Underground remains of the Bronze Age burial complex are etched into the crops about 15 miles from Stonehenge.

A group of farmland patterns resembling crop circles in southern England have led to discovery of a huge prehistoric ceremonial complex a thousand years older than Stonehenge.

The site includes remains of wooden temples and two massive 6,000-year-old tombs that are among "Britain's first architecture," according to archaeologist Helen Wickstead of Kingston University in London. She said for such a site to have lain hidden for so long is "completely amazing."

Archaeologist Joshua Pollard agreed. The discovery is "remarkable," he said, given the decades of intense archaeological attention to the greater Stonehenge region. "I think everybody assumed such monument complexes were known about or had already been discovered," he told National Geographic.

At the 500-acre (200-hectare) site, outlines of the structures were spotted "etched" into farmland near the village of Damerham, some 15 miles (24 kilometers) from Stonehenge. Discovered during a routine aerial survey by English Heritage, the U.K. government's historic-preservation agency, the "crop circles" are the results of buried archaeological structures interfering with plant growth.

The central features are two great tombs topped by massive mounds called long barrows. The larger of the two tombs is 70 meters (230 feet) long. Such oblong burial mounds are very rare finds, and are the country's earliest known architectural form, Wickstead said. The last full-scale long barrow excavation was in the 1950s.

Click here for the National Geographic article.
Click here for previous post on the finding.

Tuesday, June 16, 2009

Did Machu Picchu Symbolize Mythic Journey?

Was Peru’s famed Machu Picchu actually a destination for Incan pilgrimages, offering a scaled-down version of the mythological realm encountered by Incan ancestors?

That’s the contention of a new study that disputes the conventional view that Machu Picchu was a royal estate of the Inca ruler Pachacuti, who built it around A.D. 1460. According to National Geographic:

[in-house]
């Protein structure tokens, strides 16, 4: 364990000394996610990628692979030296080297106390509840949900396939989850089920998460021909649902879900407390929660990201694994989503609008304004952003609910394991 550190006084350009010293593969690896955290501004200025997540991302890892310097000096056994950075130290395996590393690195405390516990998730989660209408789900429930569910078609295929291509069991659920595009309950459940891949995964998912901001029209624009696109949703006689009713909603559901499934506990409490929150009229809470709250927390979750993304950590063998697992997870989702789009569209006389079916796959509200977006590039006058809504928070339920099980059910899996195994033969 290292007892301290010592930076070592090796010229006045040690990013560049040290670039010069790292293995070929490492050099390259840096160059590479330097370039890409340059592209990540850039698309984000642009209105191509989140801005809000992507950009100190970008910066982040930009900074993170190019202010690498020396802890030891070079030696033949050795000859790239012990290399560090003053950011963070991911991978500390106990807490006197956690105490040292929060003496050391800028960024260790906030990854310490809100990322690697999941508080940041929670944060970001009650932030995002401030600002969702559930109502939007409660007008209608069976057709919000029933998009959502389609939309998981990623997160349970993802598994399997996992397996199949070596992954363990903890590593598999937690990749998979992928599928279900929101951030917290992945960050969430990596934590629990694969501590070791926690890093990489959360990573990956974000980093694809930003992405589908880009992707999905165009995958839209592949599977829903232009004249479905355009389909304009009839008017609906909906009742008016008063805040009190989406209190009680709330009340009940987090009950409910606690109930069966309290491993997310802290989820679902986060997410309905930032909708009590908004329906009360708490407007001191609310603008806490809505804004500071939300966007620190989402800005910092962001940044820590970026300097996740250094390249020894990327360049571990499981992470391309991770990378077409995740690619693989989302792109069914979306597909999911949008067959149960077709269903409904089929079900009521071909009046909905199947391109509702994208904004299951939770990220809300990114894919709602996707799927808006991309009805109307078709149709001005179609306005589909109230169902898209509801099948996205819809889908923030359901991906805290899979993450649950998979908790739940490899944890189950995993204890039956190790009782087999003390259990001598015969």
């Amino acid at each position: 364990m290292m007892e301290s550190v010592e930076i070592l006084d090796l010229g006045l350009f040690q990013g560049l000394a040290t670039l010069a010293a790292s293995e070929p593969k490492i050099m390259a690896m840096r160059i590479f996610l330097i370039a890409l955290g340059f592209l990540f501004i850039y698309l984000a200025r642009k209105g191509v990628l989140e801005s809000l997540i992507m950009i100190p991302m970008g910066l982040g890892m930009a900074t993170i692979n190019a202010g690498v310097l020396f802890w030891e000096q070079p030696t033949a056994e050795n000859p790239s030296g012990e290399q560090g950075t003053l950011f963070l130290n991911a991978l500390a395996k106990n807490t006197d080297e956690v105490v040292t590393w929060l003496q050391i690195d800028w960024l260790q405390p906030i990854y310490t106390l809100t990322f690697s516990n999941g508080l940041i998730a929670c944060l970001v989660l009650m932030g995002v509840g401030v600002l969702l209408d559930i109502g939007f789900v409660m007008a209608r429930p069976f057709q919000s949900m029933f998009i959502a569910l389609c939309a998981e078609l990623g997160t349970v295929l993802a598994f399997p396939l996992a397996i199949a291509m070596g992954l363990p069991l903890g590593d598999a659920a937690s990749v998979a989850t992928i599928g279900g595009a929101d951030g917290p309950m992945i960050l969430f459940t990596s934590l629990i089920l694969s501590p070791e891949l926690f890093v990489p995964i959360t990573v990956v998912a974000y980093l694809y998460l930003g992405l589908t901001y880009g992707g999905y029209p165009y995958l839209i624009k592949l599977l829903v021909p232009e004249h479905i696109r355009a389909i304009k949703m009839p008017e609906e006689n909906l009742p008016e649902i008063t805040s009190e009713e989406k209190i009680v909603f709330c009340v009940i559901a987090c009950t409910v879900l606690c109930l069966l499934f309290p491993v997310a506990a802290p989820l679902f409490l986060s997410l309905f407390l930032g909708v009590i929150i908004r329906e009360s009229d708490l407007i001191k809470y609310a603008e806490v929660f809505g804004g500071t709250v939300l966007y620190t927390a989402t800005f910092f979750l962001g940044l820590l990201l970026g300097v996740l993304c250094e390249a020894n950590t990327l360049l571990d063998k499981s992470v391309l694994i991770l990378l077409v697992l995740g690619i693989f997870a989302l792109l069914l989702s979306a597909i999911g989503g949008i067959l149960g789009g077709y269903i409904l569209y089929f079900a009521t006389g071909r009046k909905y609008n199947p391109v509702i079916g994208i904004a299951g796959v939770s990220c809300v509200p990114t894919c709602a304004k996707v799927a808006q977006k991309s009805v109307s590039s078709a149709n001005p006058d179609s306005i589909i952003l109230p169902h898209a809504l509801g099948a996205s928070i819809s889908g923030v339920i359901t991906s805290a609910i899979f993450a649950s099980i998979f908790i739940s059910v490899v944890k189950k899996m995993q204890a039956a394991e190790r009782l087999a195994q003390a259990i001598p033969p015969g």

"I believe that much of the sacred space of the Incas has still to be recognized as such," says study author Giulio Magli, an astrophysicist at the Polytechnic Institute in Milan, Italy.

Perched on a mountain ridge some 8,000 feet above sea level, Machu Picchu was for years lost to history after the Spanish conquest. The site gained notoriety following a 1911 visit by U.S. explorer Hiram Bingham, whose Machu Picchu excavation was funded in part by the National Geographic Society.

According to Magli, Machu Picchu was conceived and built specifically as a pilgrimage site where worshippers could symbolically relive an important journey purportedly taken by their ancestors.

In Inca mythology, the first Inca were created on Bolivia's Island of the Sun on Lake Titicaca. From there, they undertook a harrowing journey beneath the Earth and emerged at a place called Tampu-tocco, close to the future site of the Inca capital Cusco.

Magli argues that certain structures at Machu Picchu symbolize important landmarks of this journey. For instance, a disorderly pile of stones represents the underground "void" that the first Inca traveled through.

"Pacha-Mama, or Mother Earth, was associated with disorder," Magli said. Similarly, a plaza at Machu Picchu represents Tampu-tocco, and a stone pyramid at the site doubles for the Huanacauri hill.

Click here for the complete National Geographic article.

Aztec King's Tomb Still Eludes Archaeologists

Archaeologist cleans the Tlaltecuhtli monolith, looking for blood samples that would indicate human sacrifices at the site.